The other useful function of our willow bed is to provide a windbreak for our fruit growing area and this winter we have extended the bed to the end of the plot, giving extra protection and an even greater selection of willow varieties for our weaving projects.

The use of plastic ground sheeting is to prevent weed competition for the developing willow plants in the first few years. Once they are four or five years old they will be strong enough to compete with grass and weeds and the ground cover plastic can be removed.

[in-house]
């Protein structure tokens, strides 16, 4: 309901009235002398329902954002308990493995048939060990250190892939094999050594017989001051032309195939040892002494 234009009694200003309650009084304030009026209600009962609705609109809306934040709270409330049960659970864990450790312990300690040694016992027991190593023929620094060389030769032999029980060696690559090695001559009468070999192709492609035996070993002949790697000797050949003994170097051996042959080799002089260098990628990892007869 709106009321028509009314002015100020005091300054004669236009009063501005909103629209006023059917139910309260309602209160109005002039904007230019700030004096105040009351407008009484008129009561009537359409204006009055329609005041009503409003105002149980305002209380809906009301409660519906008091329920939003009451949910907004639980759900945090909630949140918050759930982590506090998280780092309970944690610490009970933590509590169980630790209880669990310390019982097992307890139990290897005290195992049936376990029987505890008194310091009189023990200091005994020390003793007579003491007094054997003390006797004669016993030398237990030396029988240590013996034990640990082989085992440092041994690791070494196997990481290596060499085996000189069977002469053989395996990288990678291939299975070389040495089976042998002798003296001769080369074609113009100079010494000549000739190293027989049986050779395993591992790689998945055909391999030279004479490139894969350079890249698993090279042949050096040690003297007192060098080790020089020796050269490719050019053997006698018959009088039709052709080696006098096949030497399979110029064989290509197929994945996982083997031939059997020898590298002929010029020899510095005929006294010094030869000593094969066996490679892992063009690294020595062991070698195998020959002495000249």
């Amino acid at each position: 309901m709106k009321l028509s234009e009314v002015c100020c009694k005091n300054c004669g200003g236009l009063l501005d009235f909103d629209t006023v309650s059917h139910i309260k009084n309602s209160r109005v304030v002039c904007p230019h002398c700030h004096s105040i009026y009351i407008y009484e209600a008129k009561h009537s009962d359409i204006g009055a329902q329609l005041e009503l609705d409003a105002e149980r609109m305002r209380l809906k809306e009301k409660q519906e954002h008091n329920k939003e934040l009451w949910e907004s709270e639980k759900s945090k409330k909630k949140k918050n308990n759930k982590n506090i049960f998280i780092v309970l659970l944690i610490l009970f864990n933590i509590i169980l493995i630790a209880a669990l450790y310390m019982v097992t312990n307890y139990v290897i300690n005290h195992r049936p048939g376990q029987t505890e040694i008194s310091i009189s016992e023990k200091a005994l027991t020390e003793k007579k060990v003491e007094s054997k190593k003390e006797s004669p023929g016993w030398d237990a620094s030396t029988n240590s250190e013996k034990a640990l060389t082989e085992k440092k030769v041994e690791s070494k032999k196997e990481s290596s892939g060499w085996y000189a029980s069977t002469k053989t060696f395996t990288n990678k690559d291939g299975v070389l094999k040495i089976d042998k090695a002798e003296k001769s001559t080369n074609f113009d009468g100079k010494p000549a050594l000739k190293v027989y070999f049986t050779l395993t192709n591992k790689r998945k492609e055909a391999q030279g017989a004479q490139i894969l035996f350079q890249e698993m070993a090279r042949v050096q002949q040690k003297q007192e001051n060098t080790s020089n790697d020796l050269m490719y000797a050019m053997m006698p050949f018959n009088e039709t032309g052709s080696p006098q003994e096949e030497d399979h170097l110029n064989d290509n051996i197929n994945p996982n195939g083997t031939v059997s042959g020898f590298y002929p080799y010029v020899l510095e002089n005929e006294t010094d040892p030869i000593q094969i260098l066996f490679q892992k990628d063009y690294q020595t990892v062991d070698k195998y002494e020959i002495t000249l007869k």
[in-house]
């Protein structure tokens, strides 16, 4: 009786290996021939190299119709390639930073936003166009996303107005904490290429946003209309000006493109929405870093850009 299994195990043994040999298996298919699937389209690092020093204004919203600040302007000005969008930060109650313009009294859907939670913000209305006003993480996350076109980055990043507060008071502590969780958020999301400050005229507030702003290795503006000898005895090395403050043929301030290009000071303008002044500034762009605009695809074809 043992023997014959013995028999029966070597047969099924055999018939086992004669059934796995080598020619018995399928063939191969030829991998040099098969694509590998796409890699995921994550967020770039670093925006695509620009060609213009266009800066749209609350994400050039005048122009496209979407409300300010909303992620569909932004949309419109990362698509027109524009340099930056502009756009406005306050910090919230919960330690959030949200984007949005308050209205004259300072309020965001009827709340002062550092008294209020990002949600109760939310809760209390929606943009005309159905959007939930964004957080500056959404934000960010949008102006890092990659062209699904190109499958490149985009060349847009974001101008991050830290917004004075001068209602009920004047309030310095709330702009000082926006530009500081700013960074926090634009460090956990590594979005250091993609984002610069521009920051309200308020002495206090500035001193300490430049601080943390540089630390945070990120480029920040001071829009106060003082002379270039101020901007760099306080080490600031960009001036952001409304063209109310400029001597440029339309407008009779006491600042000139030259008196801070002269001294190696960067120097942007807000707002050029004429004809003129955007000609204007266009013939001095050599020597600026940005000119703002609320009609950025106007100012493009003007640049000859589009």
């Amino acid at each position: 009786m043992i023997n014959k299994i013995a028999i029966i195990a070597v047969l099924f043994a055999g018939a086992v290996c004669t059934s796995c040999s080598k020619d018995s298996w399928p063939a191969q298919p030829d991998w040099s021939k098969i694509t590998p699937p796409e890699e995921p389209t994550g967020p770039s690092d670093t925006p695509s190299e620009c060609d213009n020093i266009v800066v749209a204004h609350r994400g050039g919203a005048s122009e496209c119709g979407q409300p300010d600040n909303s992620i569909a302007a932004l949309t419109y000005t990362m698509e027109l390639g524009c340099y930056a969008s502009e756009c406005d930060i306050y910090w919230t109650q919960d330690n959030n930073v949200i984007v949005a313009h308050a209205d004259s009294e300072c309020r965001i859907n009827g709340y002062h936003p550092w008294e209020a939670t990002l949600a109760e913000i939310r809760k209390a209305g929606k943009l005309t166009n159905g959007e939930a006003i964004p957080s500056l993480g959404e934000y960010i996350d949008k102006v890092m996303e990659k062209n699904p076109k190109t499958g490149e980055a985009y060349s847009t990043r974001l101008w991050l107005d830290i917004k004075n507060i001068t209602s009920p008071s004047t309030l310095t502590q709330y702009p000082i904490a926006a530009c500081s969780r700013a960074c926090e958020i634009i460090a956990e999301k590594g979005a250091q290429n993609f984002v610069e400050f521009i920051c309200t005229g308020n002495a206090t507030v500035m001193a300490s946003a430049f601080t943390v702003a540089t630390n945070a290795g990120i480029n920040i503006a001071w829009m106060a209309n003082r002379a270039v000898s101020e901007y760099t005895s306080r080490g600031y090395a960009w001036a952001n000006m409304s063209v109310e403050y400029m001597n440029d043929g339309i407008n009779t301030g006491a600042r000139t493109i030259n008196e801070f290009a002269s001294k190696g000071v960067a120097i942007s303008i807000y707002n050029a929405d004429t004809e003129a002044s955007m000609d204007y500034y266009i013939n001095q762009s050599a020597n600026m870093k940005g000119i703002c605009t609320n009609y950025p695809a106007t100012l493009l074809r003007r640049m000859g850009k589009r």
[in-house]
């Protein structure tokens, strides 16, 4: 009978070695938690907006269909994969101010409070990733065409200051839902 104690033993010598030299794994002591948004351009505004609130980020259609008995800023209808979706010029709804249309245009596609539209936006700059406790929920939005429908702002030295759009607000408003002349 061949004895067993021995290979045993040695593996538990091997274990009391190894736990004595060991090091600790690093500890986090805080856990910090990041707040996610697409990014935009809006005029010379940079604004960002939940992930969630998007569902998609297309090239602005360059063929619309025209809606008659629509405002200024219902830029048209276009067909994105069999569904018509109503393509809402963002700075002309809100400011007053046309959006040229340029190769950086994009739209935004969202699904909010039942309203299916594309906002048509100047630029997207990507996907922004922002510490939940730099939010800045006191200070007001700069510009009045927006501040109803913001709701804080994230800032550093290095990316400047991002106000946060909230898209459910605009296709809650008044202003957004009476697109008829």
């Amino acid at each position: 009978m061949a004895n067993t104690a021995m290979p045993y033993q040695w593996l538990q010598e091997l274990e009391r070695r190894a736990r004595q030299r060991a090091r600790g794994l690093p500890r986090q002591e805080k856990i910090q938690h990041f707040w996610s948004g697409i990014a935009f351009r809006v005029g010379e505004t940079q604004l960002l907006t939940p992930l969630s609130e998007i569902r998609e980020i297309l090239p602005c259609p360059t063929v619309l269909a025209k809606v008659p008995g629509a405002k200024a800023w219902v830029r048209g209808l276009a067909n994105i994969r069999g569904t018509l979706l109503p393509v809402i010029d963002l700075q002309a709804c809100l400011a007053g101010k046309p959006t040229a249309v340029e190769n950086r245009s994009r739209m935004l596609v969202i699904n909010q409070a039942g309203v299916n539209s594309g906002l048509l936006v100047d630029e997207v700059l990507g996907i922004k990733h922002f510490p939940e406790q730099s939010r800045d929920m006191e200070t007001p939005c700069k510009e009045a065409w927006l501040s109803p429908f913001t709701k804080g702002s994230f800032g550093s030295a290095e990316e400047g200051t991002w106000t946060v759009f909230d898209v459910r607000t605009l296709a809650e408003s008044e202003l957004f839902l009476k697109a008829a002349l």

So, while you are all at home waiting for the retreat of winter, the vaccines and normal life to return, spare a thought for all the flora and fauna that has no choice other than to hunker down and make the best of it. This fox, caught on camera at Marsh Farm has thought of an innovative way to keep warm – his very own sheepskin rug!

Keep warm, keep safe and see you soon.